Common Health Issues For Shih Tzus
Purebred canines, like Shih Tzus, often grapple with health challenges. Over time, certain breeders have not given enough attention to genetics when breeding Shih Tzus, leading to problems that impact the entire Shih Tzu community. Generally, Shih Tzus are more prone to genetic health issues compared to other breeds.
Here are some prevalent health concerns for Shih Tzus:
- Brachycephalic airway syndrome (due to their flat faces)
- Dental problems (due to their small mouths)
- Eye issues (including cataracts and progressive retinal atrophy)
- Hip Dysplasia
- Ear infections (due to their floppy ears)
- Allergies (including skin allergies)
- Patellar luxation (knee joint dislocation)
Brachycephalic Airway Syndrome (Due To Their Flat Faces)
Brachycephalic airway syndrome is a common health concern for dogs with flat faces, such as bulldogs, pugs, and French bulldogs. These breeds often have shortened air passages, leading to breathing difficulties. Symptoms may include snoring, snorting, and labored breathing, especially in hot weather. Surgical intervention may be required in severe cases to alleviate airway obstruction and improve a dog’s quality of life.
According to the search results, the cost of surgical treatment for brachycephalic airway syndrome typically ranges from $1,500 to $4,000
Dental Problems (Due To Their Small Mouths)
Dental problems are prevalent among small dog breeds due to their tiny mouths and overcrowded teeth. This can result in issues like dental decay, gum disease, and tooth misalignment. Regular dental care, including brushing and professional cleanings, is essential to prevent dental problems and maintain a dog’s oral health.
According to the search results, the cost of dog teeth cleaning typically ranges from $250 to $700
Eye Issues (Including Cataracts And Progressive Retinal Atrophy)
Eye issues can affect dogs of all breeds, but certain small breeds are more susceptible to conditions like cataracts and progressive retinal atrophy (PRA). Cataracts involve the clouding of the eye’s lens, while PRA is a genetic disorder causing gradual vision loss. Regular eye exams by a veterinary ophthalmologist are crucial to detect and manage these conditions early, preserving a dog’s vision.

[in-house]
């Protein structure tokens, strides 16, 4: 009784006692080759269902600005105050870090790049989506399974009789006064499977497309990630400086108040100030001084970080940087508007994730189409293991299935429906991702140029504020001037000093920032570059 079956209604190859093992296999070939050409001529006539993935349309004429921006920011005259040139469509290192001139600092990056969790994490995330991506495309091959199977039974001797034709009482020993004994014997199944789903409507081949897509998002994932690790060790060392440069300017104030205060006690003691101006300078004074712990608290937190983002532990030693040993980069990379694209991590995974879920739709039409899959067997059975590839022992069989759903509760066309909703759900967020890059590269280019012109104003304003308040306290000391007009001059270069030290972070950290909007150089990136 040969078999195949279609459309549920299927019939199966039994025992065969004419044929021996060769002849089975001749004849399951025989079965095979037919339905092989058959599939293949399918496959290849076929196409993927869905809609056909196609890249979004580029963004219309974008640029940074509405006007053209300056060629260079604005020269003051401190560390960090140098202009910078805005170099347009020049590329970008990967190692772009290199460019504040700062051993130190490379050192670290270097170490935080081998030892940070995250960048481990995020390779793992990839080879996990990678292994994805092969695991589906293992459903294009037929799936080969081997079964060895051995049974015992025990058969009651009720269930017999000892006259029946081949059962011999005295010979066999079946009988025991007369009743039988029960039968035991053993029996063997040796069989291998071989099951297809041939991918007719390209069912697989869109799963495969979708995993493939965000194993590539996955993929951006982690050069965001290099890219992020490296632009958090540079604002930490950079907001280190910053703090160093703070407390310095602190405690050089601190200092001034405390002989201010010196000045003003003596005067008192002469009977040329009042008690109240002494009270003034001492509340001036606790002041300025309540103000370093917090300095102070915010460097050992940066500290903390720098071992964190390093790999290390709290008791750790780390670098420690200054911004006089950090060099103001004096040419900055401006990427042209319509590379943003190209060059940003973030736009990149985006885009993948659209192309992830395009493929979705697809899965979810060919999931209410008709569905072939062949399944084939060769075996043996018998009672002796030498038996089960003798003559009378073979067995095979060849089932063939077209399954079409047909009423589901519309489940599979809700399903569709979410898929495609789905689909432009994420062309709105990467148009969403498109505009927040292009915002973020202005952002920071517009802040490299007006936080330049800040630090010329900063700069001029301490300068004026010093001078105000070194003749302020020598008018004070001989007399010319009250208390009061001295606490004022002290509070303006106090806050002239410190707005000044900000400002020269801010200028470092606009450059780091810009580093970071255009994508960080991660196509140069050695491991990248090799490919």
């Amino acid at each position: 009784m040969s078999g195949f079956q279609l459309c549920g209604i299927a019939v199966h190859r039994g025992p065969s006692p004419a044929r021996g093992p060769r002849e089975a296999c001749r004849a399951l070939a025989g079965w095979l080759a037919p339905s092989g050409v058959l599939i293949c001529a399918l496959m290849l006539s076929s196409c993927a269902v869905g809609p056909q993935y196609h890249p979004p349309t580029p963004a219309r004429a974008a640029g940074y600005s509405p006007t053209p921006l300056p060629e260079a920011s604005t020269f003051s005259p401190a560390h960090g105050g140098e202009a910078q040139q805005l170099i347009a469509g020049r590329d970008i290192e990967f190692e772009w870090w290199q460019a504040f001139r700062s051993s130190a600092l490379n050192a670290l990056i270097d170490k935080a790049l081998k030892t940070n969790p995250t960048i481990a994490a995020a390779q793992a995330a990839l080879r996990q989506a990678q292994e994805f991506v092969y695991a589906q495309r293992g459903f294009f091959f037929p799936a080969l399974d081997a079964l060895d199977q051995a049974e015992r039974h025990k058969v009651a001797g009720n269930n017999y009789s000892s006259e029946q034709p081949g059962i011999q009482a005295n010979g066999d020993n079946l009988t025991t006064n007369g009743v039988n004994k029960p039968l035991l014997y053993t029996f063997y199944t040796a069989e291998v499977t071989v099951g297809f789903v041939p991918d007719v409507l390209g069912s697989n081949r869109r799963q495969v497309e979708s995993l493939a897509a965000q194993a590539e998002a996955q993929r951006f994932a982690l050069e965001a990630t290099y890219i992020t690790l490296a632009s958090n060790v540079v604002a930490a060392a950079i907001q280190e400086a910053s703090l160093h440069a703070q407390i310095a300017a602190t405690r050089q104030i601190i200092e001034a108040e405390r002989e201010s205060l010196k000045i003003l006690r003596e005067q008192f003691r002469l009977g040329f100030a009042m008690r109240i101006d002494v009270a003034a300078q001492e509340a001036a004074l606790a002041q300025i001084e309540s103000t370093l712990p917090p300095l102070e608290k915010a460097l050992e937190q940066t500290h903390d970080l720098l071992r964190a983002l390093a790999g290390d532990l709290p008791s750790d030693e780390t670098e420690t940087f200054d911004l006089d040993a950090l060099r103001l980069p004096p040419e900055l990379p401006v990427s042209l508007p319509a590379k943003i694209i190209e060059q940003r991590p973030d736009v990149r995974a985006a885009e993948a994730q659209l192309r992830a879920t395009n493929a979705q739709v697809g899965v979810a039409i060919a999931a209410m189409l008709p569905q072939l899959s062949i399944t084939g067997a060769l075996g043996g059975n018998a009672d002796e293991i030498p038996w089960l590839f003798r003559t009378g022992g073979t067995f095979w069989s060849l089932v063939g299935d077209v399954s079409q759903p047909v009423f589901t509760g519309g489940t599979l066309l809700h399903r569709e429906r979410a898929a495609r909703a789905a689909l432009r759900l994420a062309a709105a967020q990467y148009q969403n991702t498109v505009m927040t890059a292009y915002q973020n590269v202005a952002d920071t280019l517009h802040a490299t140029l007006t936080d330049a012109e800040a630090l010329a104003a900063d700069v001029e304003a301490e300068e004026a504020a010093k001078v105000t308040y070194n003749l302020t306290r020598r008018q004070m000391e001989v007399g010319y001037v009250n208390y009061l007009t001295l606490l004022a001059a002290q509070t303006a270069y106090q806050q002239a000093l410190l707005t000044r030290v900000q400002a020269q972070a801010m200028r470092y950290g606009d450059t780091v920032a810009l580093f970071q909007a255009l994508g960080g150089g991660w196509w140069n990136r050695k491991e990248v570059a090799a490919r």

The cost of treatment for eye conditions in dogs can range from hundreds to thousands of dollars per year
Hip Dysplasia is a common orthopedic issue in dogs, affecting both large and small breeds. It occurs when the hip joint doesn’t develop properly, leading to instability and eventual degeneration. Small dog breeds can also be affected, leading to pain, lameness, and reduced mobility. Treatment options, including medication and surgery, depend on the severity of the condition and aim to improve a dog’s comfort and mobility.
Surgery can cost anywhere from $1,700 to $6,000+ per hip
Ear Infections (Due To Their Floppy Ears)
Ear infections are a recurring problem for some small dog breeds with floppy ears, like Cocker Spaniels and Shih Tzus. Their ears provide a warm, moist environment ideal for bacterial or yeast overgrowth. Regular ear cleaning and maintenance are essential to prevent infections. If an infection does occur, prompt treatment with prescribed medications is necessary to avoid complications.
The cost of treatment for ear infections in dogs can range from $100 to $500
Allergies (Including Skin Allergies)
Allergies, including skin allergies, are relatively common in dogs of all sizes, but certain small breeds may be more predisposed. Allergies can manifest as itching, skin rashes, ear infections, and gastrointestinal upset. Identifying and managing allergens through dietary changes, medications, or allergen-specific immunotherapy can help improve a dog’s quality of life.
The cost of treatment for allergies in dogs can range from $500 to $1,500 per year
Patellar Luxation (Knee Joint Dislocation)
Patellar luxation, or knee joint dislocation, is another orthopedic concern that can affect small dog breeds. It occurs when the kneecap (patella) dislocates from its normal position. This condition can cause intermittent lameness and discomfort. Treatment options range from rest and physical therapy to corrective surgery, depending on the severity of the patellar luxation and the dog’s overall health. Regular veterinary check-ups are essential to monitor and manage these potential health issues in small breed dogs.
Unfortunately, dog luxating patella surgery costs can reach $5,000 per leg